back bay I miss it already. What magnificent countryside. Packed with houses and yet they've managed to save a goodly portion of land from the developers, just the way it was when the california impressionists were going at it. The week was a tough one, the rain started on the second day and it was wet and overcast for all but a day and a half. It's a tough one when the light goes in and out the way it does there, foggy one minute and sunny the next and back again. It messes with your head but in talking with the others at the show, I wasn't the only one getting played by the weather. The show was high caliber work for the most part, some of my heroes were there; George Strickland, Calvin Liang, Randall Sexton, John Budicin along with some new faces. I definitely went through the spin cycle.... again. 3 days in a row i finished only one painting. the mind is a terrible thing sometimes.... it just wants to undermine the whole thing, but we power through and do the best we can. It is always good to know that the people I respect have the same struggles and joys that I do. My friend Roger Dale Brown and Ken Deward were there and were in awe of the country.

The upside was that I got to find a lot of new areas, new to me anyways. Back bay, the canyons, estuaries, a funky little town called Silverado and I hiked back into the back country to paint a canyon. On the downside, sales were slack. First time I've been skunked in a show (well, I sold my quickdraw)... and it's a long way to go to get skunked. Next time, if I'm invited back I'm bringing one size frame and canvas. 12x16 and one larger one for show. But I now have a few more paintings for the galleries and a few more lessons under my belt from the other artists. Jill Carver won Artists choice and Bryan Mark Taylor won emerging artist. I was not expecting to win a thing and I knew the sales would be down but I did come away with some new info and more motivation to be a better painter. I had a great discussion with John Burton, whose work I love, about reworking the paintings after the fact. He doesn't and I do. Niether is better. But the above painting is a great example of a reworked painting. I did this 12x16 in dying light and really couldn't resolve all the subtleties in one go but I did get enough information that I could use what I had done and rework shapes and gradations and push values without destroying the initial freshness. and for the recoerd everything got touched, the sky, the clouds, the water all of it got recovered... edges softened, shapes reworked, transitions made more subtle, foreground darkened AND brightened.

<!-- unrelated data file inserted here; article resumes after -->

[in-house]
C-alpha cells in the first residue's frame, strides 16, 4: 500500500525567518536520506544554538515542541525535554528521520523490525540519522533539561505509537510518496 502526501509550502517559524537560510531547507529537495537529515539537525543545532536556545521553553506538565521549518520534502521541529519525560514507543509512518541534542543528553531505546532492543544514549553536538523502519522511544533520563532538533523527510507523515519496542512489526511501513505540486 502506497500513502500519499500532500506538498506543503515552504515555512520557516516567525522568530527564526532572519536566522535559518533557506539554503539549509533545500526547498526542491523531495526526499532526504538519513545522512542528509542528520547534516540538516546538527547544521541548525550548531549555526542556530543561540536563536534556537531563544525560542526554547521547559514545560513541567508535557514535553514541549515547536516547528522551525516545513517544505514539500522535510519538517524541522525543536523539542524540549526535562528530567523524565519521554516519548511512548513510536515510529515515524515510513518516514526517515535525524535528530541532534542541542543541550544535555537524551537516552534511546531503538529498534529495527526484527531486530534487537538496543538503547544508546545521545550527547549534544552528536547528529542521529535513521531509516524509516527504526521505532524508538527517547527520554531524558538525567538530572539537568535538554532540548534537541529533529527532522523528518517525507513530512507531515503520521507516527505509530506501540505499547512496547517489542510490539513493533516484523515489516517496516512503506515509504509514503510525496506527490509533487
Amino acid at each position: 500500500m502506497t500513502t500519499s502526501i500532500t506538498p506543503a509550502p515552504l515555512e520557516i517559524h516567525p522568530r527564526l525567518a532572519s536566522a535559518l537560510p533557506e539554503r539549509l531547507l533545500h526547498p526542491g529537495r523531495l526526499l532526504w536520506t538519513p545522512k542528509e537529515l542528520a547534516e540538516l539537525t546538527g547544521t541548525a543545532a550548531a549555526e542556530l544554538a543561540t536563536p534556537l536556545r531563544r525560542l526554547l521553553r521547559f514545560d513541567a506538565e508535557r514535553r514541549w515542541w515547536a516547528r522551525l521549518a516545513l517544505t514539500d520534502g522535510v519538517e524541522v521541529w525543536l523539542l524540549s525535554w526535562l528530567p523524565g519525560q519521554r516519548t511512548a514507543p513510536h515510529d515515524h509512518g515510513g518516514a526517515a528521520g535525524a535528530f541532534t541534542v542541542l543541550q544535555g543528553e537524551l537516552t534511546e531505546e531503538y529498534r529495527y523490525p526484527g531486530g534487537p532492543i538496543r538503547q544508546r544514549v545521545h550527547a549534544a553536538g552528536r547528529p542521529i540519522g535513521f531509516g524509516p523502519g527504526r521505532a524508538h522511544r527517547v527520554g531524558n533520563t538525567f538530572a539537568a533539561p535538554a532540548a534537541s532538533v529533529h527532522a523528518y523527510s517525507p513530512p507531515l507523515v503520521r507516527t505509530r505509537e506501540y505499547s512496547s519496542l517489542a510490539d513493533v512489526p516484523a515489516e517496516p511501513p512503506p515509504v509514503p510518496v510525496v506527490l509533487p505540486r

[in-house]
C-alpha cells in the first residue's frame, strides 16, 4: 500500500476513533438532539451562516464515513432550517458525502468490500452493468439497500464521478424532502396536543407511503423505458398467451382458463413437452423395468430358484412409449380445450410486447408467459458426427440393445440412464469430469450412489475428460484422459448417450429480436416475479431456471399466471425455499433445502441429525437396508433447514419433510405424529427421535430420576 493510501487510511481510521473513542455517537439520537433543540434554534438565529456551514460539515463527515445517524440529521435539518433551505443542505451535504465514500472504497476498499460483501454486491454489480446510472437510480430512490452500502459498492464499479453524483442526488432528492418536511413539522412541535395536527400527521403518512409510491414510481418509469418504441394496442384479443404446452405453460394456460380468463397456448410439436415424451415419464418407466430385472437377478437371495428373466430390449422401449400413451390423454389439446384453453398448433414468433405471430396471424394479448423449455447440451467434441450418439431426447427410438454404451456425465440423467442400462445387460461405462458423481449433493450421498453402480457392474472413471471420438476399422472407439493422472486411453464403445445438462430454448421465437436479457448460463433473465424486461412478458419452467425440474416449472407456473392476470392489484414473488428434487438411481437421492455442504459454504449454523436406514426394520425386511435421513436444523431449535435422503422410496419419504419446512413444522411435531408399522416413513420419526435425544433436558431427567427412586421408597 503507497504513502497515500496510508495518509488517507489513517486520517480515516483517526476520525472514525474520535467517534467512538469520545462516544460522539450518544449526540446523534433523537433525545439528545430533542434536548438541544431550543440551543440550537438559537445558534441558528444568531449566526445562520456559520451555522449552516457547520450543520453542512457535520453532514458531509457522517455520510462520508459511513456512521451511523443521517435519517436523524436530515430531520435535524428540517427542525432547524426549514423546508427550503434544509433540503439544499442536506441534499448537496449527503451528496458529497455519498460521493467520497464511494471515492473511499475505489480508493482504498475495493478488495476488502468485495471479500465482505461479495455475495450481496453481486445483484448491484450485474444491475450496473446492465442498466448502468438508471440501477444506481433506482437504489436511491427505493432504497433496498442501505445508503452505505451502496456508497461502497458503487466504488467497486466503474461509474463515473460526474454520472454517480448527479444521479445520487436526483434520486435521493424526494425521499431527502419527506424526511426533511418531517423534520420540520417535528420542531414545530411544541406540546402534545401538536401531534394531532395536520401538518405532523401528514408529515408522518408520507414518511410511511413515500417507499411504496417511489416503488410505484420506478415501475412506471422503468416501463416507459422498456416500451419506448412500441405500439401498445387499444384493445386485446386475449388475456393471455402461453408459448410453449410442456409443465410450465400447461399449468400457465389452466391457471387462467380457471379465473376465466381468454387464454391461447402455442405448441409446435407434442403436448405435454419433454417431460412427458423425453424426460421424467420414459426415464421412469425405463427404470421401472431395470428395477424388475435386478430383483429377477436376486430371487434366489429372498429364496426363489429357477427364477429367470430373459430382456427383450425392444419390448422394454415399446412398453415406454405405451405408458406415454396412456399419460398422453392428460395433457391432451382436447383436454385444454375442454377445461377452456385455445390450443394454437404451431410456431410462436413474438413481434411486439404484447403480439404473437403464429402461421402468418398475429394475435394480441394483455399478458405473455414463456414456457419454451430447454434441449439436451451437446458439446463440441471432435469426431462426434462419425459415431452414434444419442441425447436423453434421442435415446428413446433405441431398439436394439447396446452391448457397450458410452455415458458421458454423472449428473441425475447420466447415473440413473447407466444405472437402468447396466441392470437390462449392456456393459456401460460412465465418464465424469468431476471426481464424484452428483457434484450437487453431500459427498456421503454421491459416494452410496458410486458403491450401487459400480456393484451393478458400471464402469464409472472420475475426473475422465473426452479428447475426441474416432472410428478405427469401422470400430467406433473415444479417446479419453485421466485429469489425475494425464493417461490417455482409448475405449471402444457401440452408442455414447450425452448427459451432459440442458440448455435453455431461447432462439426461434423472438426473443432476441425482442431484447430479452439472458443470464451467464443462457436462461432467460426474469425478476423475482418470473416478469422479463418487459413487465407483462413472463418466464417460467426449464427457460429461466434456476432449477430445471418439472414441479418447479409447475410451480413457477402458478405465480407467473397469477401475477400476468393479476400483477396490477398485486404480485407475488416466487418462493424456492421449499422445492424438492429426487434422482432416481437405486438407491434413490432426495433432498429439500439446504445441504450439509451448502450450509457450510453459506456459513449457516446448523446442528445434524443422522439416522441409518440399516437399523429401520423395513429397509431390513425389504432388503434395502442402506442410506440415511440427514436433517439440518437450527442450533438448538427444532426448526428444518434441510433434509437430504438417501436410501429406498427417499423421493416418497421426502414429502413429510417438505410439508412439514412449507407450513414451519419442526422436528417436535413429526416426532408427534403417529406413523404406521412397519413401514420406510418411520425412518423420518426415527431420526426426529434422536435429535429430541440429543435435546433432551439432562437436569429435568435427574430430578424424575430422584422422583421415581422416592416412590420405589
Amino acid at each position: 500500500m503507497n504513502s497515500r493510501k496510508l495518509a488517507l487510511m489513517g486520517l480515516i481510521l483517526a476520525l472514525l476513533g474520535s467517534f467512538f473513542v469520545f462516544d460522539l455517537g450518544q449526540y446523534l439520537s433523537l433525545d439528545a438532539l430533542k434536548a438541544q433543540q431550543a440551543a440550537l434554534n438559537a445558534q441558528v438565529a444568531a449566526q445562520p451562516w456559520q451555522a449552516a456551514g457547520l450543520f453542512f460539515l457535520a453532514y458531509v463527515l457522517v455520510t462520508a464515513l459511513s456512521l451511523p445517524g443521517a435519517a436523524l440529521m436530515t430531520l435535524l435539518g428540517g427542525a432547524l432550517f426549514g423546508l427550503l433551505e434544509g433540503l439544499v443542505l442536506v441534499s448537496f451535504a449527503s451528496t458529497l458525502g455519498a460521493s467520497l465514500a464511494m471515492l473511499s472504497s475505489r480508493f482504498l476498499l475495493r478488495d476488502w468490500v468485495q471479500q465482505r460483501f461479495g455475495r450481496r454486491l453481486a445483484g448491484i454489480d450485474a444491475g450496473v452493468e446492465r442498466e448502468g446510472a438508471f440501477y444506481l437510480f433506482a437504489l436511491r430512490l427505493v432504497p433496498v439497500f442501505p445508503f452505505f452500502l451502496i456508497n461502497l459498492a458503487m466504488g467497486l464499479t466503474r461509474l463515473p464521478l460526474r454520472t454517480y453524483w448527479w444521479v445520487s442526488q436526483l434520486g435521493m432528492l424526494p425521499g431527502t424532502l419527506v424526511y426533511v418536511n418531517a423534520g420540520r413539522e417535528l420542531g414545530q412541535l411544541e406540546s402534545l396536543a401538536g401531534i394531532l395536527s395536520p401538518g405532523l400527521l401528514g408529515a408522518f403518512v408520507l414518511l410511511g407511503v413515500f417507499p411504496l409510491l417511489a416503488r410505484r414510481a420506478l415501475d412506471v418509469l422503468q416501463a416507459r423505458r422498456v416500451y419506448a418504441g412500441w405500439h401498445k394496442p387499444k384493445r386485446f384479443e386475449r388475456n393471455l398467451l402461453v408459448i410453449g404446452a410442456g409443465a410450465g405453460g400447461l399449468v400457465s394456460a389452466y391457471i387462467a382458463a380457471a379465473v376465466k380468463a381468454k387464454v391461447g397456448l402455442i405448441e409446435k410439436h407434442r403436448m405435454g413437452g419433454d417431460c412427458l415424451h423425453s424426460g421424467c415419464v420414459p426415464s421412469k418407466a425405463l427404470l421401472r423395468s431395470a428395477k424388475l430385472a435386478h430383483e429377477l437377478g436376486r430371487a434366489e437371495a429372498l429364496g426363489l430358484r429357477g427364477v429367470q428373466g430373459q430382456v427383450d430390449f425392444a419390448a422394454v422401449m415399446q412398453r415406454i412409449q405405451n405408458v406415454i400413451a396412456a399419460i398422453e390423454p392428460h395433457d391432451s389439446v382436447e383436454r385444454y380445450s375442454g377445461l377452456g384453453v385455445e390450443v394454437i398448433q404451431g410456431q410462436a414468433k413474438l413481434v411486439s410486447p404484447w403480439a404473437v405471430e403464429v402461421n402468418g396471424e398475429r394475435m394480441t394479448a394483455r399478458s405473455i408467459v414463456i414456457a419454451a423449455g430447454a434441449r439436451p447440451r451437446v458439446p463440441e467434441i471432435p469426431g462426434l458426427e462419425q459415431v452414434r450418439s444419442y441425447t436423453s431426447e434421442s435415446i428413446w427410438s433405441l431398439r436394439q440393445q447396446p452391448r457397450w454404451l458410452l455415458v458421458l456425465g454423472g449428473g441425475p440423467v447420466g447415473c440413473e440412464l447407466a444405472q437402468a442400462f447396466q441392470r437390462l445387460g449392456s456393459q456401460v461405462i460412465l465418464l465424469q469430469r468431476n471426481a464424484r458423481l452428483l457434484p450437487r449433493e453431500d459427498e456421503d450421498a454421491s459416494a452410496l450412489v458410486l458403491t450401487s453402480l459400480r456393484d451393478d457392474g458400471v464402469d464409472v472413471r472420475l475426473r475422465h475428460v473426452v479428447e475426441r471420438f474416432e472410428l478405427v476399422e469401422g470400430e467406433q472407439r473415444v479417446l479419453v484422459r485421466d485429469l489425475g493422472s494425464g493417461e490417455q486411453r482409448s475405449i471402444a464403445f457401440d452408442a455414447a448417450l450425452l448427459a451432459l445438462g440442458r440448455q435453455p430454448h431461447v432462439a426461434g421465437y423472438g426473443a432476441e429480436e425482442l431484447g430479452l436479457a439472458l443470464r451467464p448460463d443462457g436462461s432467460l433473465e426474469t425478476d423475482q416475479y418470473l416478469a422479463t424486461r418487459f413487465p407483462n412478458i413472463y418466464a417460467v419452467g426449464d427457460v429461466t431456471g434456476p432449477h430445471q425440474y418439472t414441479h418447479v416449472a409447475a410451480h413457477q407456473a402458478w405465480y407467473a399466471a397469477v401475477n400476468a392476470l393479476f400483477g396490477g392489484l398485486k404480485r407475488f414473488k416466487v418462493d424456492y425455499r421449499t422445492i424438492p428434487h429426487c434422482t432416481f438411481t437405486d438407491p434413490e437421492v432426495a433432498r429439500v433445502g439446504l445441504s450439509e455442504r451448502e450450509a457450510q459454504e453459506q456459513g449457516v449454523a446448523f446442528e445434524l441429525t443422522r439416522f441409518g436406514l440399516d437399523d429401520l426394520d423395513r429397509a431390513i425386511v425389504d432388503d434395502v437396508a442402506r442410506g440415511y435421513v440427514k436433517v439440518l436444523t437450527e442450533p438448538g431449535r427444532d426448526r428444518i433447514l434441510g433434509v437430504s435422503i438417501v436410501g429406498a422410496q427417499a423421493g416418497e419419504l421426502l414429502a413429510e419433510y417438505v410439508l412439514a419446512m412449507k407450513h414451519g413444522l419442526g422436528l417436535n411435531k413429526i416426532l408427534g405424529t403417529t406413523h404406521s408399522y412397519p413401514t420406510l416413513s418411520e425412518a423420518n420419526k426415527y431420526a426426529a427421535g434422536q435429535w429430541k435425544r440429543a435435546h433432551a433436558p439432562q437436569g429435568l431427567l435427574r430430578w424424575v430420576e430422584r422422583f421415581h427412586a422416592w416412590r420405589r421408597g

ps I really, really love these plein air people. truly the most friendly, fun and least competitive people I know. My tribe is a good tribe.